SHANGHAI — China’s state-run National Film Capital fund bowed a slate of Sino-U.S. co-productions at the Shanghai Film Festival on Monday, including Stan Lee’s Chinese actioner, “The Annihilator.”
Lee, speaking by video from New York, said he was keen to make a Chinese hero for Chinese people, the latest sign of Hollywood’s growing interest in the booming market.
Script will be by Dan Gilroy and co-produced via Magic Storm Entertainment, in which Lee has a hand.
Pic will dip into a 360 million yuan ($57 million) fund set up by NFC, which also has ambitious plans to raise nearly $300 million to spend on 10 Hollywood co-productions that don’t come under China’s quota rules.
NFC will also back a script by the late chopsocky legend Bruce Lee, “The Silent Flute,” which has become almost legendary as Lee’s lost film. The futuristic sci-fi fantasy will be co-produced by Beijing’s Heshan Media with Heshan CEO Jiang Ping plus Jay Rifkin and Kyle Jackson as producers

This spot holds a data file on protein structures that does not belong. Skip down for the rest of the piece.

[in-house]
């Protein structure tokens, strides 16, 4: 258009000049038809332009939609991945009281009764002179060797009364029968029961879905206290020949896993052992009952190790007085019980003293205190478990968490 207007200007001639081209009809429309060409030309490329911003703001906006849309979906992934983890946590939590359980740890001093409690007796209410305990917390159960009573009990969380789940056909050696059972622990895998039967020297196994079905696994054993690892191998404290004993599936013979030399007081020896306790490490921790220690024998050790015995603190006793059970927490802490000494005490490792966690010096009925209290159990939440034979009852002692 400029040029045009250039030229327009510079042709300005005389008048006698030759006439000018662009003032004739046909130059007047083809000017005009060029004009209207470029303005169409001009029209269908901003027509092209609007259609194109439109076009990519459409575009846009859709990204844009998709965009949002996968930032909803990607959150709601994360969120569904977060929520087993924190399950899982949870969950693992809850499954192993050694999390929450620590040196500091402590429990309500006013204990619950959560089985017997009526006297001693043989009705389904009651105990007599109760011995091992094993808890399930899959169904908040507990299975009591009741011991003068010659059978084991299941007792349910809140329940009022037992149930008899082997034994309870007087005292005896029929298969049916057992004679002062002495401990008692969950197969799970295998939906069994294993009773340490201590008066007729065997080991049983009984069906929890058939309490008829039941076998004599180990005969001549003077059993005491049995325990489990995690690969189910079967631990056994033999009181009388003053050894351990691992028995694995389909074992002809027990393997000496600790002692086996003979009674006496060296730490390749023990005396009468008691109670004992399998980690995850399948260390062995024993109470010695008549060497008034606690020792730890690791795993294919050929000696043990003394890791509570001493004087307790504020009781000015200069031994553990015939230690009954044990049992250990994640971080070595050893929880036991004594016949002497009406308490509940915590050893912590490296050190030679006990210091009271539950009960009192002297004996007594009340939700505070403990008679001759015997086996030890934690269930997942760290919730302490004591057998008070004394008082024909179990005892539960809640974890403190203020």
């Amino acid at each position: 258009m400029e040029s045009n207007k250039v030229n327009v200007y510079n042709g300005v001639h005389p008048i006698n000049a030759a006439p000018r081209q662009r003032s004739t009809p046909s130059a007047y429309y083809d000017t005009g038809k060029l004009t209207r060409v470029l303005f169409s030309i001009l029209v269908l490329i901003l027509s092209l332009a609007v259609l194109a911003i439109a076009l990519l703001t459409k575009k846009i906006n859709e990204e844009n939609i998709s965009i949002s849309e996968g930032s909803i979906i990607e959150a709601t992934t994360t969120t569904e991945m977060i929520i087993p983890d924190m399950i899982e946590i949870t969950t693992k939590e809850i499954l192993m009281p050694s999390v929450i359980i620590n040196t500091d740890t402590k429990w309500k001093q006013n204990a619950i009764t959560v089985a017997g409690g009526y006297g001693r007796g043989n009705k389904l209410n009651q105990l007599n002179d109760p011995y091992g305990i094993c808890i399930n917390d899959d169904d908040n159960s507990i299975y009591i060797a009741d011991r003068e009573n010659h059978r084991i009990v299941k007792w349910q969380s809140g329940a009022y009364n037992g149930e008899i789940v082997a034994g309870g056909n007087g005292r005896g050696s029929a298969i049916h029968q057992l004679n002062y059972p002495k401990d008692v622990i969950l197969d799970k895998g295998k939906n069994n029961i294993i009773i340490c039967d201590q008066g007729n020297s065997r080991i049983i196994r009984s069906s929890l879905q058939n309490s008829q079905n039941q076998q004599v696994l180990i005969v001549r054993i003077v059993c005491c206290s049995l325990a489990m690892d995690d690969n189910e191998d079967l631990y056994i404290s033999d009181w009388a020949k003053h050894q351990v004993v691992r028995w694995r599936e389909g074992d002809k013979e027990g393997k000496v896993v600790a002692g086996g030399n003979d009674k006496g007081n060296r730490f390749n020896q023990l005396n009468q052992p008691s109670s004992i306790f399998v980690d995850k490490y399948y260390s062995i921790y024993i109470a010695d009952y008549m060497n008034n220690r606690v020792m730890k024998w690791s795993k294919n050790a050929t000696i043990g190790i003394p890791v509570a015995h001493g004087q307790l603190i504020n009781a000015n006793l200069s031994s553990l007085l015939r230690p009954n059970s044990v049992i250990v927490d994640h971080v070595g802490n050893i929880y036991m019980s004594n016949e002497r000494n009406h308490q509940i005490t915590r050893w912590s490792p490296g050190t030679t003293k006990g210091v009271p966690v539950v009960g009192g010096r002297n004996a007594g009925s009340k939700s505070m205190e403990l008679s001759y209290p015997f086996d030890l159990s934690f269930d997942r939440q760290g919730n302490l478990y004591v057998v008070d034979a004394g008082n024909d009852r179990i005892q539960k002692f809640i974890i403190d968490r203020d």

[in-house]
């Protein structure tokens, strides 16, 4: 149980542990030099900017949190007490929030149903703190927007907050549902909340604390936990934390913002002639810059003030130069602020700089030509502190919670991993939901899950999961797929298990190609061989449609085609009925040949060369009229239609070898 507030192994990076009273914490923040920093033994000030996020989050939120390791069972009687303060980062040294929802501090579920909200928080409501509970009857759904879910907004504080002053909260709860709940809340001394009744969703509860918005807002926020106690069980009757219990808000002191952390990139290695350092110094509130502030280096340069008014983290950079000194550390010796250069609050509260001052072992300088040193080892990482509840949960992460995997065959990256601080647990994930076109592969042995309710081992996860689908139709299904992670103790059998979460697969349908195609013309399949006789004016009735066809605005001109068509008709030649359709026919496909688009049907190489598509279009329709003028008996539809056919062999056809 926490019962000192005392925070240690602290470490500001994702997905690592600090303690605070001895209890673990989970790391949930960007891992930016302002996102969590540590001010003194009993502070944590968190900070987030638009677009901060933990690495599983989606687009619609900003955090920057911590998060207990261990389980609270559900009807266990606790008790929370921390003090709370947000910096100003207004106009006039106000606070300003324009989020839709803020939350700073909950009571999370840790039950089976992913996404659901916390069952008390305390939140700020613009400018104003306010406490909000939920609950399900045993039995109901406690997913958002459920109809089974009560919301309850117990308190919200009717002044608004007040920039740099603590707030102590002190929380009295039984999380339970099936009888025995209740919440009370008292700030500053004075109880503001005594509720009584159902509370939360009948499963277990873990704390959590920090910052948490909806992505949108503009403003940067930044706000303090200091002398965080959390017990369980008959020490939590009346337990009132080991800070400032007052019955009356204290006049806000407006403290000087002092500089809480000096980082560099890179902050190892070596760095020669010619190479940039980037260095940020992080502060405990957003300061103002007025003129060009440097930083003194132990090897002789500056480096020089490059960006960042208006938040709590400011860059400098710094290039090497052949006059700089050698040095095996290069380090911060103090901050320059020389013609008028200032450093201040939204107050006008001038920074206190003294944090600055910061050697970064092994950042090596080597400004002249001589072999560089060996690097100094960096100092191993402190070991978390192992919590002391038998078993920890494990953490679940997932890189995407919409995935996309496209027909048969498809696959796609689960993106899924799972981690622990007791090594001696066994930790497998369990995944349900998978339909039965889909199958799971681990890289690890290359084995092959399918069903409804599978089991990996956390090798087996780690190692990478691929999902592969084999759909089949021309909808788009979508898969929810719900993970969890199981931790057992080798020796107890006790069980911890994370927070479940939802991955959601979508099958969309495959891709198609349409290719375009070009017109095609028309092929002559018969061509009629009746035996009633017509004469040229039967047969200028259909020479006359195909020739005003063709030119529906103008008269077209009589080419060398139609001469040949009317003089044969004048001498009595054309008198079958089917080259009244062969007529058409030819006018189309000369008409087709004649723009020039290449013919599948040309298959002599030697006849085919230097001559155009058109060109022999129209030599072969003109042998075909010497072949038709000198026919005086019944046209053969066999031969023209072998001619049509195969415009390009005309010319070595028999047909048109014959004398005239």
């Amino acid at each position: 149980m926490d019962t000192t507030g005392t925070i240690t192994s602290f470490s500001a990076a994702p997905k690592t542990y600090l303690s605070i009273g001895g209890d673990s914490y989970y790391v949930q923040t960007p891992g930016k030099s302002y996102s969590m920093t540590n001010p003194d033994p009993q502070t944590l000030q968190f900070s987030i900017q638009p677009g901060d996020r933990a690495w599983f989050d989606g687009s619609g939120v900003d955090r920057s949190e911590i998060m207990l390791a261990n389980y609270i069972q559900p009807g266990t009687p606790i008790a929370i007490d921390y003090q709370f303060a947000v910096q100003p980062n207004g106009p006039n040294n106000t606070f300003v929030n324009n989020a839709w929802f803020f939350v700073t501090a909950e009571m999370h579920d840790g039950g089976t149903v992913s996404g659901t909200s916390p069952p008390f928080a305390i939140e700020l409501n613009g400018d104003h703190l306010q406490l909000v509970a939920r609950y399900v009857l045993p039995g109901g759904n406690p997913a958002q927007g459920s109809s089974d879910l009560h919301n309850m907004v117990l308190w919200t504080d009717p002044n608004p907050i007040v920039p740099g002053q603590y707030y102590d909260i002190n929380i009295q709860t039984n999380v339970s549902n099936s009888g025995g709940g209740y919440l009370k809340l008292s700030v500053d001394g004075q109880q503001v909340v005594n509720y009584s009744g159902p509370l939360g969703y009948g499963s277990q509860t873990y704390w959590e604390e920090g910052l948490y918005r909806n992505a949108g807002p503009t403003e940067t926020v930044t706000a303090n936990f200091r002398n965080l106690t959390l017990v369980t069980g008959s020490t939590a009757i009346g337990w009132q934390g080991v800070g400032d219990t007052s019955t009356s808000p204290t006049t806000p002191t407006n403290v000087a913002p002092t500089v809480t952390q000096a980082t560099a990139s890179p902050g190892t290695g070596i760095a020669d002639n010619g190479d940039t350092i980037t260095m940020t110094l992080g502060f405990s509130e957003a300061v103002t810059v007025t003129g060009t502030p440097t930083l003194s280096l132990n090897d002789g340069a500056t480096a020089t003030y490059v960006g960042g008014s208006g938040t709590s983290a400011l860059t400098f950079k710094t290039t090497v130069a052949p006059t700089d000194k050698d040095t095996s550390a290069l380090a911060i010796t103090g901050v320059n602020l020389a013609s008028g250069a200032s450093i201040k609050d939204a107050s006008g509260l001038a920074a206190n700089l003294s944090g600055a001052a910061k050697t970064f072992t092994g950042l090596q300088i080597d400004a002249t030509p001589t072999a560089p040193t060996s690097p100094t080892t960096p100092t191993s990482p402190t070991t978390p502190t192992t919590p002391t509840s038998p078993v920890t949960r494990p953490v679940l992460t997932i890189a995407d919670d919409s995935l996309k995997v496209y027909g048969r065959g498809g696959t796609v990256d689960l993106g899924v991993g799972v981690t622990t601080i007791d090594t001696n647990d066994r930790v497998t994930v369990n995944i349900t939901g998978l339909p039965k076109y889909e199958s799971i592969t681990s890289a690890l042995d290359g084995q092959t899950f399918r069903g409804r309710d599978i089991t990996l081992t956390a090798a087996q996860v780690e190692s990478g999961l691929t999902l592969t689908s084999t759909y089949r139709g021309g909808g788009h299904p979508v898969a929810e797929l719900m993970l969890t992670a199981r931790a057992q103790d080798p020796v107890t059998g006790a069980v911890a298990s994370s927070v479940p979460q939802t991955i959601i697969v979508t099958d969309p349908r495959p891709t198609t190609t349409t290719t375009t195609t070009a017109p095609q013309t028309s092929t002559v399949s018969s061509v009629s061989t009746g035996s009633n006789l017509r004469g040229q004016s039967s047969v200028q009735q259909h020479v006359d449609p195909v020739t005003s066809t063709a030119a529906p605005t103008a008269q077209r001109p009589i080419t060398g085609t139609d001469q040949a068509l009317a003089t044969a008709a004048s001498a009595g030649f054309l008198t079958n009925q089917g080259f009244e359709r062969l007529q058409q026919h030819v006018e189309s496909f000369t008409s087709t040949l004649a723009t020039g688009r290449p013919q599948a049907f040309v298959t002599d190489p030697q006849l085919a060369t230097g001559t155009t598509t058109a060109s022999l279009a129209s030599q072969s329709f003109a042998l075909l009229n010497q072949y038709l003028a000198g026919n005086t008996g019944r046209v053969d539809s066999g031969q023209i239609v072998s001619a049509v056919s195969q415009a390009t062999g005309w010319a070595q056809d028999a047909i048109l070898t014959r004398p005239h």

“Our strategy is to make movies based on Chinese stories with Hollywood screenwriters and directors for global distribution,” said NFC topper Wang Guowei.
To that end, NFC set up a Los Angeles arm, National Film Capital Hollywood, in February.
NFC also intends to invest in China’s booming theater infrastructure — China is forecast to have 12,000 screens by the end of the year.
Speaking at the fest, Yang Buning, chairman of China Film Promotion Intl., said the film market was about technology transfer and joint ventures, just like other industries.
“China’s market is like the car market in 1980s. Back then we didn’t have any joint venture cars, just a few cars on the streets under Chinese brands. Now we have Audi and GM, lovely cars produced as joint ventures,” said Yang.